Dark Tides
by Gregory, Philippa






"#1 New York Times bestselling author Philippa Gregory's new historical novel tracks the rise of the Tidelands family in London, Venice, and New England. Midsummer Eve 1670. Two unexpected visitors arrive at a shabby warehouse on the south side of the River Thames. The first is a wealthy man hoping to find the lover he deserted twenty-one years before. James Avery has everything to offer, including the favour of the newly restored King Charles II, and he believes that the warehouse's poor owner Alinor has the one thing his money cannot buy-his son and heir. The second visitor is a beautiful widow from Venice in deepest mourning. She claims Alinor as her mother-in-law and has come to tell Alinor that her son Rob has drowned in the dark tides of the Venicelagoon. Alinor writes to her brother Ned, newly arrived in faraway New England and trying to make a life between the worlds of the English newcomers and the American Indians as they move toward inevitable war. Alinor tells him that she knows-without doubt-that her son is alive and the widow is an imposter. Set in the poverty and glamour of Restoration London, in the golden streets of Venice, and on the tensely contested frontier of early America, this is a novel of greed and desire: for love, for wealth,for a child, and for home"-





PHILIPPA GREGORY is one of the world&;s foremost historical novelists. She wrote her first ever novel, Wideacre, when she was completing her PhD in eighteenth-century literature and it sold worldwide, heralding a new era for historical fiction. 
 
Her flair for blending history and imagination developed into a signature style and Philippa went on to write many bestselling novels, including The Other Boleyn Girl and The White Queen. 
 
Now a recognised authority on women&;s history, Philippa graduated from the University of Sussex and received a PhD from the University of Edinburgh, where she is a Regent and was made Alumna of the Year in 2009. She holds honorary degrees from Teesside University and the University of Sussex. She is a fellow of the Universities of Sussex and Cardiff and an honorary research fellow at Birkbeck University of London. 
 
Philippa is a member of the Society of Authors and in 2016 was presented with the Outstanding Contribution to Historical Fiction Award by the Historical Writers&; Association. In 2018, she was awarded an Honorary Platinum Award by Neilsen for achieving significant lifetime sales across her entire book output.
 
She welcomes visitors to her site www.PhilippaGregory.com.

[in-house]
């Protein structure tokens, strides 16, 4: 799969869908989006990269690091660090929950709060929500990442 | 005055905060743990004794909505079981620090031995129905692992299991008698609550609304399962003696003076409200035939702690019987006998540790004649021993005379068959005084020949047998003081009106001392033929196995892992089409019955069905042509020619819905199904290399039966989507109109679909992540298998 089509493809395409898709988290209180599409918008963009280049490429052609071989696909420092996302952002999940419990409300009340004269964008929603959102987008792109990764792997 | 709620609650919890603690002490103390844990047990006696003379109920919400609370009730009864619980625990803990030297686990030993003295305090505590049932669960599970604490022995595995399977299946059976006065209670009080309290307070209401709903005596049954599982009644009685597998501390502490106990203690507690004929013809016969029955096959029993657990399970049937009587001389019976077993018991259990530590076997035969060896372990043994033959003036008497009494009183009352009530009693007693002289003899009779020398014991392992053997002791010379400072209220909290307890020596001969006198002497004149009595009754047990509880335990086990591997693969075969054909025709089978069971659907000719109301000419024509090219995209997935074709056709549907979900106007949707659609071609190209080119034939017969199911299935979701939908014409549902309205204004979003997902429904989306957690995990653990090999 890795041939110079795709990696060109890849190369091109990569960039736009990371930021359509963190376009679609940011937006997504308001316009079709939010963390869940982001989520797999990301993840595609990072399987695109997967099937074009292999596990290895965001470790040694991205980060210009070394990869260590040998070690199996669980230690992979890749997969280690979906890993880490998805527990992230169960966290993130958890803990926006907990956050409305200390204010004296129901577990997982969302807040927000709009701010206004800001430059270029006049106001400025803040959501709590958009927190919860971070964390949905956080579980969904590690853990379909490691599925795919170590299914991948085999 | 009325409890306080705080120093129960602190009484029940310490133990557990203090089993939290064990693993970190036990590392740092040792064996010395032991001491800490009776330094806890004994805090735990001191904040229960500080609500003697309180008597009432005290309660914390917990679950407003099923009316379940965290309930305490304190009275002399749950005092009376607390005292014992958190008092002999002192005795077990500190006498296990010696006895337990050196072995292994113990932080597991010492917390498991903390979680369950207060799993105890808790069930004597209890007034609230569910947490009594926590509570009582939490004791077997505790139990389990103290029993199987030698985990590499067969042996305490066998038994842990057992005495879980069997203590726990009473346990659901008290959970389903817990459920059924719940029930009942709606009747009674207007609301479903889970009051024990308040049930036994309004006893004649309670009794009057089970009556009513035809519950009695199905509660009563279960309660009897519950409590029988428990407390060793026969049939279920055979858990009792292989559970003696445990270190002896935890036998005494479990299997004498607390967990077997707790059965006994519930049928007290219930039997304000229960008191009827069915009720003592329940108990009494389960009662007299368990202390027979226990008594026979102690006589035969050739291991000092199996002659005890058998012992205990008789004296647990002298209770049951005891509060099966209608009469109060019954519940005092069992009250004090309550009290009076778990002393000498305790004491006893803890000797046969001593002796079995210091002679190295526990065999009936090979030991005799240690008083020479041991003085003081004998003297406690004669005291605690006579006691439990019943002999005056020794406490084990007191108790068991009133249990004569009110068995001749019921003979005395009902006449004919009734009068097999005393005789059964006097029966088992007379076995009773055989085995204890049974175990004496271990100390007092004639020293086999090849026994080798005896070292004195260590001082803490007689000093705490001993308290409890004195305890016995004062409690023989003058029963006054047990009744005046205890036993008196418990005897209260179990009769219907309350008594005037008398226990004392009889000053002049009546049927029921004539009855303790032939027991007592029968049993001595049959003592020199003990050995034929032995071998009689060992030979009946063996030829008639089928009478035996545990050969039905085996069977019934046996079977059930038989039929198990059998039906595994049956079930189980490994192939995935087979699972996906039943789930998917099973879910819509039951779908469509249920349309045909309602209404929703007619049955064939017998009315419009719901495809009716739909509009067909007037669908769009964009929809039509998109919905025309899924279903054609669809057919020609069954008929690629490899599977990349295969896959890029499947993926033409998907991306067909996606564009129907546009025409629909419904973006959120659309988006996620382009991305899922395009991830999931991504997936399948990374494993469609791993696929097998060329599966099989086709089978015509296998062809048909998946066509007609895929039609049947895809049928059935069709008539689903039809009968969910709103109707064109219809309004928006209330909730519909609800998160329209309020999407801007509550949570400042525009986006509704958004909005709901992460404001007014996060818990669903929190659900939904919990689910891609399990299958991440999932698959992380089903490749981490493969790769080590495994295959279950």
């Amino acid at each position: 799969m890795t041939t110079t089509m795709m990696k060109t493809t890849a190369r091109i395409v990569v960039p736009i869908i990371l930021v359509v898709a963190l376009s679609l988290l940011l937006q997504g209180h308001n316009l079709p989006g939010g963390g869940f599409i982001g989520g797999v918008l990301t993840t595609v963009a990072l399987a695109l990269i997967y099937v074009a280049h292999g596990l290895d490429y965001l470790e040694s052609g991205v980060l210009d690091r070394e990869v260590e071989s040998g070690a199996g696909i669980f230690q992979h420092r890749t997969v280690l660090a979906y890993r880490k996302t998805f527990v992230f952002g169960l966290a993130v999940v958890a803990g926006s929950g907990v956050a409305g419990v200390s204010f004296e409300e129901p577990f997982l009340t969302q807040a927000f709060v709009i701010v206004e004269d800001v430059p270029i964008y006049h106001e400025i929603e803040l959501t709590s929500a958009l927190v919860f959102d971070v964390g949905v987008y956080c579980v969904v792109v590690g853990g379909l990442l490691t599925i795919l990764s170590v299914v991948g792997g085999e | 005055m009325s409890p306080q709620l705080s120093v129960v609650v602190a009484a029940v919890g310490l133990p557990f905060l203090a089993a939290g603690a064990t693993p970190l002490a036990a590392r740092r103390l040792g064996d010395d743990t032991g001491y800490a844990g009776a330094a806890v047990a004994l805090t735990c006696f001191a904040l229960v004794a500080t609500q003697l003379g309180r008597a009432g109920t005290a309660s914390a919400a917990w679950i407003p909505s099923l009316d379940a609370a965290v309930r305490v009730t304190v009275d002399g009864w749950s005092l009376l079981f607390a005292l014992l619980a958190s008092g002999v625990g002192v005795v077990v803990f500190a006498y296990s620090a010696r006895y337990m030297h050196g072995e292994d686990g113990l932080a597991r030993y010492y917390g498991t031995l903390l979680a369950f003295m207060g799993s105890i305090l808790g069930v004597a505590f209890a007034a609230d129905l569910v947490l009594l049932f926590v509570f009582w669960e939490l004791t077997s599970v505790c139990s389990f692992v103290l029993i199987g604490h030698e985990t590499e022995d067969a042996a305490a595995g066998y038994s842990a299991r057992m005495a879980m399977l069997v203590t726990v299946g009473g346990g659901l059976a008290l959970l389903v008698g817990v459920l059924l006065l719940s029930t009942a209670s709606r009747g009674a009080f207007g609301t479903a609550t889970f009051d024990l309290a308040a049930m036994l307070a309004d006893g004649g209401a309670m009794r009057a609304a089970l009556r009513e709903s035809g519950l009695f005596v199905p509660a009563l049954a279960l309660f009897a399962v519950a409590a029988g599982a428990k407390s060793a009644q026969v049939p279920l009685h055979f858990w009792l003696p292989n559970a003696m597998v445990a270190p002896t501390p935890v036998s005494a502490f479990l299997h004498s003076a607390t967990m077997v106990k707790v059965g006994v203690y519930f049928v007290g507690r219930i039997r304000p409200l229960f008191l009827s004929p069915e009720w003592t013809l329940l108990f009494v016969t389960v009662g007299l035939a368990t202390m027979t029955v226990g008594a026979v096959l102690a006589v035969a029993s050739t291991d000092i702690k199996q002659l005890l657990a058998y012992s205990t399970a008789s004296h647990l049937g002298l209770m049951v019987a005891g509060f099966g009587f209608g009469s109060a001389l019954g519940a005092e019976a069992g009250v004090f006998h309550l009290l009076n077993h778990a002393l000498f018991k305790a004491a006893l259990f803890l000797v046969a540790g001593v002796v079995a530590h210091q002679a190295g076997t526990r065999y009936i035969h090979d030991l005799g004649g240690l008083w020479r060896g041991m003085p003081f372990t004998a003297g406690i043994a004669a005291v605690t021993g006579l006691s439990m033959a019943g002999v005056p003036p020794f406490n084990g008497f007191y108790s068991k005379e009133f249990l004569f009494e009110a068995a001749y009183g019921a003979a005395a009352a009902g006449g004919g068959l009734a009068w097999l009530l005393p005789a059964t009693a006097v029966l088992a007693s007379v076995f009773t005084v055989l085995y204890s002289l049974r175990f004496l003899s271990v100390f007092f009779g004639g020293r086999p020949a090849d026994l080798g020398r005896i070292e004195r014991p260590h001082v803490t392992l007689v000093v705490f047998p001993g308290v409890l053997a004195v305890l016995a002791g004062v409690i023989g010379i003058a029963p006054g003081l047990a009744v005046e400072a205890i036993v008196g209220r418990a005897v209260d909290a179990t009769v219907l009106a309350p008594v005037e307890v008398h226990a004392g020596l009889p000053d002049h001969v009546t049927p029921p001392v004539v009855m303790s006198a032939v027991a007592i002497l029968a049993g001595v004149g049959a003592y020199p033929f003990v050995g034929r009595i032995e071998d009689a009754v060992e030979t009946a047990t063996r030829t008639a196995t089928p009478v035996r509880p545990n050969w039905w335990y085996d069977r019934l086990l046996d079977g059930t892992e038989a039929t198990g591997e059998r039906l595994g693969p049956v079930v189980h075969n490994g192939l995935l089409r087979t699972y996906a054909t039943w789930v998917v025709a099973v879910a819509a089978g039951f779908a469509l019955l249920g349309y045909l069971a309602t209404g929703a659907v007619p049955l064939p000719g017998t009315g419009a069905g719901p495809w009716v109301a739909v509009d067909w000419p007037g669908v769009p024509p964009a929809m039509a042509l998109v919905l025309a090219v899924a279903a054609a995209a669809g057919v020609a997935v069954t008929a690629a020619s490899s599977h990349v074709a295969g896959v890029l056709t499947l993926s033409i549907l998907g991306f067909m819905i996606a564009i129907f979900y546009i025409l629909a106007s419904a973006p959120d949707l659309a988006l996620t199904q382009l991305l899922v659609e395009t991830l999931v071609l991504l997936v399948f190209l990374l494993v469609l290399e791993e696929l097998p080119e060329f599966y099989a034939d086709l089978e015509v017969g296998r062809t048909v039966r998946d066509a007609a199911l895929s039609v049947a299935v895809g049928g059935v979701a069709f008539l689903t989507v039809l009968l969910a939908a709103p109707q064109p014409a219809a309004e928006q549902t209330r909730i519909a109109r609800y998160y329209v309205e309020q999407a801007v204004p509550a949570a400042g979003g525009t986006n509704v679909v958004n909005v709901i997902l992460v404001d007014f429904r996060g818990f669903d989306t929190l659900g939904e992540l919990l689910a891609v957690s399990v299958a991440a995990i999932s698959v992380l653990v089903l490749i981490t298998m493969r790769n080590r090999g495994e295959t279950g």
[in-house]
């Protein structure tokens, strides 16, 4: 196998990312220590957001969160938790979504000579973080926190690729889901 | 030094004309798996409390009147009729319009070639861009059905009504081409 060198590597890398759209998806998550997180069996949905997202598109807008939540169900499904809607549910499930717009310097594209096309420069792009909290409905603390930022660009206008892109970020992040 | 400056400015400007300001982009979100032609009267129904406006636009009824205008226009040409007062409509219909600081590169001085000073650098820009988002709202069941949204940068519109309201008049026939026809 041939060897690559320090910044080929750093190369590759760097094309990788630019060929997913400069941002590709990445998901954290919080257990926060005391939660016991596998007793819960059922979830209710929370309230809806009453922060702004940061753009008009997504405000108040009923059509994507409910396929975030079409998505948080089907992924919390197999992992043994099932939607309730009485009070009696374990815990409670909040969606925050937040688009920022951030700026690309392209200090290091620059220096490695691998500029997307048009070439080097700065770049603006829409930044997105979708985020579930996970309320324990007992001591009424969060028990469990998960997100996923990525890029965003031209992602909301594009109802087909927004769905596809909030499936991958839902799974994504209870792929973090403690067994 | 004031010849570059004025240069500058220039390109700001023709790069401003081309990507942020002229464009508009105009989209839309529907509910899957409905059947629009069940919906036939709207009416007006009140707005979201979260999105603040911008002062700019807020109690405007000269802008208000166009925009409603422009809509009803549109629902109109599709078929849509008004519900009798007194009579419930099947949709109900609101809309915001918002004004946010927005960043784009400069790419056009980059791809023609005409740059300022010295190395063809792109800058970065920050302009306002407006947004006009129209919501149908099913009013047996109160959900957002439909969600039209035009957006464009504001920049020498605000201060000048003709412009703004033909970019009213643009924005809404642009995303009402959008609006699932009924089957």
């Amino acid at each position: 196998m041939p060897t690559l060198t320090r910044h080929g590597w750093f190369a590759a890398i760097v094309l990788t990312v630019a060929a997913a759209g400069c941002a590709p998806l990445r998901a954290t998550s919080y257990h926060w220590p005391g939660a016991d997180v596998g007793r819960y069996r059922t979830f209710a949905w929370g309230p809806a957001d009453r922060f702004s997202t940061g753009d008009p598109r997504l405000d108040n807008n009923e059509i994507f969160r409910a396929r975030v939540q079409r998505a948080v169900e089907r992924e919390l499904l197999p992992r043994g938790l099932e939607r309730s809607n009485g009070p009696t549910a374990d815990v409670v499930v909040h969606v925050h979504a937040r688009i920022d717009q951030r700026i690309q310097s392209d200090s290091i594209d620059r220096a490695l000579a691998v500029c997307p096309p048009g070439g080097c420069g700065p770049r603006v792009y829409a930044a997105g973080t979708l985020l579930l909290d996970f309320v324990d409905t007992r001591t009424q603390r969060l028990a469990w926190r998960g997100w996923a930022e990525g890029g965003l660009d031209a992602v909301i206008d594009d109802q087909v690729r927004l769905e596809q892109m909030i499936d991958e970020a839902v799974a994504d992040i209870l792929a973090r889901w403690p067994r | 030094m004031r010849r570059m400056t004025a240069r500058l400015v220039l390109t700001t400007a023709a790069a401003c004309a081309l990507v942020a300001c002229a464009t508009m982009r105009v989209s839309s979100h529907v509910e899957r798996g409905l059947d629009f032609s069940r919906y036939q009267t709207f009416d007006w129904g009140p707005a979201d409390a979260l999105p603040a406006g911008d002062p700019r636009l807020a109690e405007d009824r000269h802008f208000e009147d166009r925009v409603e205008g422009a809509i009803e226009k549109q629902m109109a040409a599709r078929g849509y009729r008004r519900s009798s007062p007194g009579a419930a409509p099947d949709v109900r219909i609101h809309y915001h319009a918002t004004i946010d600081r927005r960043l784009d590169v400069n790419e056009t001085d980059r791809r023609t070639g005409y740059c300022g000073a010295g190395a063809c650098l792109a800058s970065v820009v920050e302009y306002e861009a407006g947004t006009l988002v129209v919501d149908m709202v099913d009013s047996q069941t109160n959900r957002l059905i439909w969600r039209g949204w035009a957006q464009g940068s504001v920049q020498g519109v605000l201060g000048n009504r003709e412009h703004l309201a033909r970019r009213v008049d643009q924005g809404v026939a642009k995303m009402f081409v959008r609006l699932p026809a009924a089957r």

Gregory continues her Fairmile saga, following the atmospheric Tidelands (2019), by casting a broad arc spanning the Old and New Worlds and adding a mysterious, disruptive new character. In 1670, Alinor Reekie and her daughter, Alys, reside in London, where Alinor practices herbalism and Alys runs a small wharf warehouse. Then Sir James Avery, Alinor's faithless former lover, returns hoping to marry her, and Livia, her son Rob's Italian wife, shows up with her baby, claiming that Rob drowned in Venice. Expressing disappointment in her in-laws' low social status, Livia settles into their home and insinuates herself into the family business, and Alinor doesn't trust her. In distant New England, Alinor's brother, Ned, seeks peace as tension stirs between colonists and the Indians. His tale, while evocatively illustrating English-Native relations and the English Civil War's far-reaching aftereffects, feels disconnected from the juicier story of uncovering exactly what Livia's endgame is. Resolute and proud of her working-class heritage, Alinor remains enigmatically compelling. Answers arrive via an unexpected avenue as the plot heats up, with dramatic twists aplenty. Copyright 2020 Booklist Reviews.





In the second of Gregory‚??s Fairmile series-after Tidelands (2019)-Venetian intrigue meets English gullibility. When we last saw Alinor Reekie, she had been cast out of her Sussex tidelands home after being "swum" as a witch. Twenty-one years after their escape to London, Alinor and her older daughter, Alys, run a small import-export warehouse while 21-year-old twins Sarah and Johnnie are learning a trade. Now, in 1670, Sir James, Alinor‚??s former lover, who failed to defend her against the witch-hunters, has come into his noble estate and arrives, far too belatedly, to offer to marry Alinor. He's also hoping to claim the child she was carrying at the time of her exile as his heir, but Alinor rejects him, telling him cryptically that he has no child. There is no clear protagonist here. White-haired Alinor, "not yet fifty," whose health never recovered from her near drowning, has been shunted into an advisory role. Into this modest but content household slinks Livia, a sultry Venetian, self-professed widow of Alinor‚??s son Rob, a physician in Venice who accidentally drowned. "La Nobildonna" (title courtesy of her first late husband) seeks shelter with her infant son, Matteo. Alinor is suspicious-her clairvoyance would have warned her of Rob‚??s death. Readers will not need second sight to distrust Livia, but it‚??s fun to watch her swindle-involving ancient statuary-take shape. Unsurprisingly, her long game is to ensnare the ever susceptible Sir James. In what could be a separate novel, Alinor‚??s brother Ned, a staunch "Leveler," has immigrated to New England. The detente between English settlers and Native tribes is beginning to fray, and Ned, in an exposition-heavy but very instructive parallel plot, is trying his best to advocate for the Natives. However, readers will be tempted to skip Ned‚??s sections to see whether Sarah, also gifted with second sight, can rescue the family. Someone has to! An uneven but still welcome addition to the Gregory cannon. Copyright Kirkus 2020 Kirkus/BPI Communications. All rights reserved.






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